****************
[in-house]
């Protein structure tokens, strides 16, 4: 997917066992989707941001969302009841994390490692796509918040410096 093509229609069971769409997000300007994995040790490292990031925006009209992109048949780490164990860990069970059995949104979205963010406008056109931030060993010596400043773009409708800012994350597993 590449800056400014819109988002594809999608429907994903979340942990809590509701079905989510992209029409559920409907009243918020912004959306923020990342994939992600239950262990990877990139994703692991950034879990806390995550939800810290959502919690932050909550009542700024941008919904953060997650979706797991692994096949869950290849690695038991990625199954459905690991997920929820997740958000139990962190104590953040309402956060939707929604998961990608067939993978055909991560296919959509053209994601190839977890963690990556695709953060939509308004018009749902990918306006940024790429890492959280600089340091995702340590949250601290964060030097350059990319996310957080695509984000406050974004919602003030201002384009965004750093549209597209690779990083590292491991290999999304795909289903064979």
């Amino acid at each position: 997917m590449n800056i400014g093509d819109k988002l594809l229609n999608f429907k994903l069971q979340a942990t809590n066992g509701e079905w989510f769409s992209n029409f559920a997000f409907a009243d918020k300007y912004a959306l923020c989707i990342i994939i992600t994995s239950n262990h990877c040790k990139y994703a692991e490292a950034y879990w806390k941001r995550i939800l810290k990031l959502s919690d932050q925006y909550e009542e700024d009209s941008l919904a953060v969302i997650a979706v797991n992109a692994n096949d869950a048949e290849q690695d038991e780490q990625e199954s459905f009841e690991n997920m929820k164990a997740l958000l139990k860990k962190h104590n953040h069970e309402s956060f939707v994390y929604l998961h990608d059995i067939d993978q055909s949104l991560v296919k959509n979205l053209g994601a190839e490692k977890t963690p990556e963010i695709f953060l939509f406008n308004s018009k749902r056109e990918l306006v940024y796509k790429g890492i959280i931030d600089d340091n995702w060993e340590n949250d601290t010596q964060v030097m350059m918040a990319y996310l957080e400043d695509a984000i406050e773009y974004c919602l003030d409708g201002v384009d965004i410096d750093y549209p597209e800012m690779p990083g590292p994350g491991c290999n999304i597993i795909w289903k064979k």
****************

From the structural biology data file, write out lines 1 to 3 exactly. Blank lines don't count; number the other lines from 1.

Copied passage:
[in-house]
């Protein structure tokens, strides 16, 4: 997917066992989707941001969302009841994390490692796509918040410096 093509229609069971769409997000300007994995040790490292990031925006009209992109048949780490164990860990069970059995949104979205963010406008056109931030060993010596400043773009409708800012994350597993 590449800056400014819109988002594809999608429907994903979340942990809590509701079905989510992209029409559920409907009243918020912004959306923020990342994939992600239950262990990877990139994703692991950034879990806390995550939800810290959502919690932050909550009542700024941008919904953060997650979706797991692994096949869950290849690695038991990625199954459905690991997920929820997740958000139990962190104590953040309402956060939707929604998961990608067939993978055909991560296919959509053209994601190839977890963690990556695709953060939509308004018009749902990918306006940024790429890492959280600089340091995702340590949250601290964060030097350059990319996310957080695509984000406050974004919602003030201002384009965004750093549209597209690779990083590292491991290999999304795909289903064979």
């Amino acid at each position: 997917m590449n800056i400014g093509d819109k988002l594809l229609n999608f429907k994903l069971q979340a942990t809590n066992g509701e079905w989510f769409s992209n029409f559920a997000f409907a009243d918020k300007y912004a959306l923020c989707i990342i994939i992600t994995s239950n262990h990877c040790k990139y994703a692991e490292a950034y879990w806390k941001r995550i939800l810290k990031l959502s919690d932050q925006y909550e009542e700024d009209s941008l919904a953060v969302i997650a979706v797991n992109a692994n096949d869950a048949e290849q690695d038991e780490q990625e199954s459905f009841e690991n997920m929820k164990a997740l958000l139990k860990k962190h104590n953040h069970e309402s956060f939707v994390y929604l998961h990608d059995i067939d993978q055909s949104l991560v296919k959509n979205l053209g994601a190839e490692k977890t963690p990556e963010i695709f953060l939509f406008n308004s018009k749902r056109e990918l306006v940024y796509k790429g890492i959280i931030d600089d340091n995702w060993e340590n949250d601290t010596q964060v030097m350059m918040a990319y996310l957080e400043d695509a984000i406050e773009y974004c919602l003030d409708g201002v384009d965004i410096d750093y549209p597209e800012m690779p990083g590292p994350g491991c290999n999304i597993i795909w289903k064979k």